It therefore did come as a surprise this month when Blair failed to respond to a question from Howard in the Commons by saying: "We had all these scare stories at the time Portugal and Greece joined and nothing happened." Instead, he said: "There is a risk that people from the accession countries will come into the country."

The surprise, sadly, is not that the Prime Minister accepts xenophobic press coverage as the basis for government policy, but that he should have failed to see this outbreak of xenophobia coming. Blair's claim to the leadership of the Labour Party ahead of Gordon Brown was that he was the better judge of public opinion - and for the past 10 years his instinct has usually been right, often in both senses of the word.

It is even more unusual for Blair to fail to respond to such an outbreak of press hype within the same 24-hour news cycle. Yet this month he went through two successive Prime Minister's Questions without a policy, while the Home Secretary was widely reported as saying that what Downing Street wanted could not be done.

It was only on Monday that Cabinet ministers' heads were banged together and measures agreed but, because the Government is on its best behaviour, refusing to brief journalists before MPs, we will not know the detail before David Blunkett's statement to Parliament tomorrow.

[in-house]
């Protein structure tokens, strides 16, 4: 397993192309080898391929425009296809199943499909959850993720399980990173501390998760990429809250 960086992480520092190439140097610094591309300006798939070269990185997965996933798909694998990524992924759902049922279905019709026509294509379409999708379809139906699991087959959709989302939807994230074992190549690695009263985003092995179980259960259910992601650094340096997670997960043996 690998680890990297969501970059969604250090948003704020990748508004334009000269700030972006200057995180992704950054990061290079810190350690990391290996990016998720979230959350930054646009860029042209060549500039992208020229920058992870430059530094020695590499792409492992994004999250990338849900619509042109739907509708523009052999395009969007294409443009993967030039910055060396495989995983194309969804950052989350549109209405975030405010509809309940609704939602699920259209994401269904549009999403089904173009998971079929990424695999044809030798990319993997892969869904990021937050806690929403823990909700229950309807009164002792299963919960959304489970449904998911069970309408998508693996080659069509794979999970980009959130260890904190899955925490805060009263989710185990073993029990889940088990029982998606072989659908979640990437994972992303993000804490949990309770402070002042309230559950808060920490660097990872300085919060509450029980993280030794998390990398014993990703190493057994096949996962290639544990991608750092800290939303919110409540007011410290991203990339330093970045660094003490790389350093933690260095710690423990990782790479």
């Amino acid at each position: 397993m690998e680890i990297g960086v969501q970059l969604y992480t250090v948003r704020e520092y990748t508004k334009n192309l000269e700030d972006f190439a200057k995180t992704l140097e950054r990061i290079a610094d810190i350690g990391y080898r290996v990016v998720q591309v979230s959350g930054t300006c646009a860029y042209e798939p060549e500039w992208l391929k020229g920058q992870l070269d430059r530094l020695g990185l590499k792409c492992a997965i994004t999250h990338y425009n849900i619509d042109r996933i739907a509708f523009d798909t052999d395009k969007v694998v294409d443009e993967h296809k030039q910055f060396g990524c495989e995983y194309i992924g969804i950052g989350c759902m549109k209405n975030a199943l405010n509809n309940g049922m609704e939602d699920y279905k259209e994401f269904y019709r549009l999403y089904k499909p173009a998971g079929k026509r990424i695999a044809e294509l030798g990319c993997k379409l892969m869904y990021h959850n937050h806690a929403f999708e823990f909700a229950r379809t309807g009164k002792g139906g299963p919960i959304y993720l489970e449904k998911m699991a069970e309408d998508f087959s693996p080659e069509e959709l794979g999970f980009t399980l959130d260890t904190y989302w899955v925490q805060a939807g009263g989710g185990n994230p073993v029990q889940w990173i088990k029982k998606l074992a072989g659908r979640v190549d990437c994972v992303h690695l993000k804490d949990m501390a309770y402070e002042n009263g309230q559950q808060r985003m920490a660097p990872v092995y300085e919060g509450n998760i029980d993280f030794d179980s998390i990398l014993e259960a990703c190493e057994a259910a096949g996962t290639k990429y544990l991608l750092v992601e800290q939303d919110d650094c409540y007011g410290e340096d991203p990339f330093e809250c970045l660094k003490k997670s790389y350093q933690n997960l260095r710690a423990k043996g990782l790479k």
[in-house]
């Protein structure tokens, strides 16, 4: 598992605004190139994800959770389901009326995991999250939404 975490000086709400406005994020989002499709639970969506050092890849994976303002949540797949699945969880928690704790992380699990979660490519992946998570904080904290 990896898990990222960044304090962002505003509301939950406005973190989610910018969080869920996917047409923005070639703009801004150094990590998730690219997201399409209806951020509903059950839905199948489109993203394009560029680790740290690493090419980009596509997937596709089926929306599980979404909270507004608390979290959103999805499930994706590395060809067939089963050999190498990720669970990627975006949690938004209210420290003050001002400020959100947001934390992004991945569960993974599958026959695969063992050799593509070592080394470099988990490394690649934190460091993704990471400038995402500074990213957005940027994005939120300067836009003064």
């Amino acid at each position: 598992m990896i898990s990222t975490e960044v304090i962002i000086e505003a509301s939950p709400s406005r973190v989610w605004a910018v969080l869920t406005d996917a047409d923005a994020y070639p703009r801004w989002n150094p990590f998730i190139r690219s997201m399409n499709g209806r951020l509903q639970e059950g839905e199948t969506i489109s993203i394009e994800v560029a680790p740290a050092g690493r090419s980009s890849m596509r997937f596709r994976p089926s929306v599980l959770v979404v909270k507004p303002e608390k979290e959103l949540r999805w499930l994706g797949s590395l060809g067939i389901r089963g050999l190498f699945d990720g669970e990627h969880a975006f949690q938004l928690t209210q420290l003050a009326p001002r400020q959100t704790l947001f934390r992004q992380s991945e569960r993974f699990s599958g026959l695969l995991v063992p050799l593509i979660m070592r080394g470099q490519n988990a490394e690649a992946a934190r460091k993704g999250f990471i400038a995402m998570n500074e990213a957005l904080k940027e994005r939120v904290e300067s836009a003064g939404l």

Most personally embarrassing for Blair was the calculated snub at the Berlin summit on Wednesday from the French president, Jacques Chirac. Harold Macmillan had a point when he said that you should never hold a summit unless the communiqué has been agreed in advance. That was perhaps taking his pose as a cynic too far. Sometimes summits are needed to resolve pressing problems, but it is a basic rule of diplomacy, if not life, that a meeting should have a clear and agreed purpose.

The Berlin summit broke that rule. Its only purpose, from Blair's point of view, was to advertise his inclusion in the ruling clique. It was playground politics and the unpopular kid walked into the bullies' trap. Any child knows that if the two boss kids invite you to join their club, you look out for the catch.